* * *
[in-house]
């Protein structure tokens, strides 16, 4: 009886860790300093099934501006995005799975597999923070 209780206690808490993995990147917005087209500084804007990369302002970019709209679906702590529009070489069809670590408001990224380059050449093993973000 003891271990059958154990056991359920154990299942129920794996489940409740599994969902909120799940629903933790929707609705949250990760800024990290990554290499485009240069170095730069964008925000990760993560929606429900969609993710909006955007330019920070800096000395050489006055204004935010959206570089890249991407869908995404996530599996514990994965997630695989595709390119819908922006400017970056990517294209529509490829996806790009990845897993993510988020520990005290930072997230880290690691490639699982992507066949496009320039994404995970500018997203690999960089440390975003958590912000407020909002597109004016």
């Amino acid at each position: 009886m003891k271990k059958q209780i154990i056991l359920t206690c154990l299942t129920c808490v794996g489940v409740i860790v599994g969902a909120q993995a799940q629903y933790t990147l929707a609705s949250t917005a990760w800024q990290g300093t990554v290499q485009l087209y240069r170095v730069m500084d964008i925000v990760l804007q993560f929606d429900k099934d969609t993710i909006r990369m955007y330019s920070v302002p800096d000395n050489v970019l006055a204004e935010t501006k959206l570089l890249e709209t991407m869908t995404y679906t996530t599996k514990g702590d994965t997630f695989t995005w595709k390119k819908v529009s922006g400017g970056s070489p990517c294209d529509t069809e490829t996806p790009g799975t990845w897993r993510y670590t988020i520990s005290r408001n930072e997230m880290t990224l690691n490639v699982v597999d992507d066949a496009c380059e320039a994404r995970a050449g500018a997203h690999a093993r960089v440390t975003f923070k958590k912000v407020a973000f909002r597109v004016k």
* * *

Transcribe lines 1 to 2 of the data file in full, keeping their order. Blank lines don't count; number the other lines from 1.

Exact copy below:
[in-house]
């Protein structure tokens, strides 16, 4: 009886860790300093099934501006995005799975597999923070 209780206690808490993995990147917005087209500084804007990369302002970019709209679906702590529009070489069809670590408001990224380059050449093993973000 003891271990059958154990056991359920154990299942129920794996489940409740599994969902909120799940629903933790929707609705949250990760800024990290990554290499485009240069170095730069964008925000990760993560929606429900969609993710909006955007330019920070800096000395050489006055204004935010959206570089890249991407869908995404996530599996514990994965997630695989595709390119819908922006400017970056990517294209529509490829996806790009990845897993993510988020520990005290930072997230880290690691490639699982992507066949496009320039994404995970500018997203690999960089440390975003958590912000407020909002597109004016």